It really is quite simple, and with your new found skill (which was appreciated by at least one member who understood my drift)

 As standard that pesky clutch lever runs directly in the outer cover. Remedy is substitution of parts/ worn part, build up if wear on lever shaft, custom bush to fit cleaned up shaft and cover.. In the old days finding a better assembly was the easy, long gone option.


 Cheers.

 Swarfy.

  Additional. As of today serious restrictions have been placed on the UK population. We are all required to stay at home and limit our social contacts. No problem, it's my normal lifestyle. I stick with folks I like.

Online JulianS

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Re: Gearbox build from scratch
« Reply #12 on: 24.03. 2020 11:00 »
Easier to remove the mainshaft/ks assembly whilst still attached to the inner cover - the nut needs to be very tight and often the shaft is quite tight in the bearing.

On reassembly the mainshaft assembled on the inner cover can be gripped in soft vice jaws and the ks nut firmly tightened.

With sleeve gear in place assemble the layshaft, less H gear in the box with the lower selector . assemble to 2 middle mainshaft gears with upper selector then feed selector shaft through and into the case.

The mainshaft is then threaded through the middle gears, slightly rotating as necessary, and aligning the quadrant/inner cover marks. This also avoids tapping the cover over the shaft and having to lock the sprocket to tighten the nut.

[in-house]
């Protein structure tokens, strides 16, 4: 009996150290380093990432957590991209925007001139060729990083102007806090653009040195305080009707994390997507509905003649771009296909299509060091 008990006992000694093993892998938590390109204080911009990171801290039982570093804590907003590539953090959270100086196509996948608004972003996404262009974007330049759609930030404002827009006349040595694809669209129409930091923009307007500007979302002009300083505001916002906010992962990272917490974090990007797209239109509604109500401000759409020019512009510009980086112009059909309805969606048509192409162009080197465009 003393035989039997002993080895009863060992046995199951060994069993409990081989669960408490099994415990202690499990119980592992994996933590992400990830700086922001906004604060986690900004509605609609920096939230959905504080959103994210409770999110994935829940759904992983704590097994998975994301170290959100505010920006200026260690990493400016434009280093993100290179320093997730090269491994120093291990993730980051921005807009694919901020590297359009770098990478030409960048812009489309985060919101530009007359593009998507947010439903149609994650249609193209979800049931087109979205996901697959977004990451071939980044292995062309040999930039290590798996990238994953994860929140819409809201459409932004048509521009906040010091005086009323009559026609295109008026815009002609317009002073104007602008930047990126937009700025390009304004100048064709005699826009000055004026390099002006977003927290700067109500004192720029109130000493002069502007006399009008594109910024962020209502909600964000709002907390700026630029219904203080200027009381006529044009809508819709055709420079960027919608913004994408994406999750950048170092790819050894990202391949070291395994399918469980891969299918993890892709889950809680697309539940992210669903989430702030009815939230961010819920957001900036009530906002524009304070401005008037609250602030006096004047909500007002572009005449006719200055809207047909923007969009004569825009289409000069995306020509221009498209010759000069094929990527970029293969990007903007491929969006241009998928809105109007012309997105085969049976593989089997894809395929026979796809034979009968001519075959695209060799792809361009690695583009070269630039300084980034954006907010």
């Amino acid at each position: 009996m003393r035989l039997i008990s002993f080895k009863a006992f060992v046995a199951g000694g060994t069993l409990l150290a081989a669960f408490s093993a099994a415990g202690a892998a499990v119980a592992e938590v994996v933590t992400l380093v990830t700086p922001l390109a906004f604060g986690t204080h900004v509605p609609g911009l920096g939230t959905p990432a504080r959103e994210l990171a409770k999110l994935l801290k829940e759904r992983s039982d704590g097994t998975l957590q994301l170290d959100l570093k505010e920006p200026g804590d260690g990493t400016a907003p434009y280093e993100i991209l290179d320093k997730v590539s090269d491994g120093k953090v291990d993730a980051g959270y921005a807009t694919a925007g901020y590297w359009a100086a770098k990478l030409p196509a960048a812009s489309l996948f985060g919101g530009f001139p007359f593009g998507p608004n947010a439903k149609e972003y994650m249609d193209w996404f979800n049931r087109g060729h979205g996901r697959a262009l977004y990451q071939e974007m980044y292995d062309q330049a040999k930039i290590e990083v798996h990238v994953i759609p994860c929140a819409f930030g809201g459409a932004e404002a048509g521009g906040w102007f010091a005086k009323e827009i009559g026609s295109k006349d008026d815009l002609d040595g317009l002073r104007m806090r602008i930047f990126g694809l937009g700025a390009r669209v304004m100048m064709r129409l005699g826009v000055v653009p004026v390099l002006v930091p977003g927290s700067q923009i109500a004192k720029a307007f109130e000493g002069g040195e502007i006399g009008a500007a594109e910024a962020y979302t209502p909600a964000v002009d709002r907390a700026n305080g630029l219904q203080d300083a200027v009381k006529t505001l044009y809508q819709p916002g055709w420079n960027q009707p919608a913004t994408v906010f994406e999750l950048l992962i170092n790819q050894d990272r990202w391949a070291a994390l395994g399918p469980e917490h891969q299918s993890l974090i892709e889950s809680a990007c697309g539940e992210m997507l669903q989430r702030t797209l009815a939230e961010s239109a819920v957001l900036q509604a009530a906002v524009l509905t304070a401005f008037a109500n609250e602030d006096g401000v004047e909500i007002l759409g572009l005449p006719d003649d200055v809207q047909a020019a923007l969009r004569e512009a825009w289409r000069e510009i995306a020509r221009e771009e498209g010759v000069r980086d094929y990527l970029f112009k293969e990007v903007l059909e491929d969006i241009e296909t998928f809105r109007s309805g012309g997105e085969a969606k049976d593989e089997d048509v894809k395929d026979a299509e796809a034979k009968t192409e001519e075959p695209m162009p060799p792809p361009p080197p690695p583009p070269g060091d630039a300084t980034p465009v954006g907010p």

Works for me every time.


Offline Swarfcut

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Re: Gearbox build from scratch
« Reply #13 on: 24.03. 2020 13:14 »
Julian. Thanks for a different aspect of assembly. I can see who did the course and passed with distinction...and it wasn't me. I struggled to line up the gears as the inner cover closed down, hence my cheat's method.
 
 There you are folks, two different approaches to the same problem, so use whichever works for you.

 Swarfy.

Online chaterlea25

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Re: Gearbox build from scratch
« Reply #14 on: 25.03. 2020 13:38 »
Hi All
Quote
the nut needs to be very tight and often the shaft is quite tight in the bearing.

I will have to disagree with the above statement somewhat
Over tightening the nut will compress the bronze bush and lock the ratchet mechanism
I would go with firm tightening

John
1961 Super Rocket
1963 RGS (ongoing)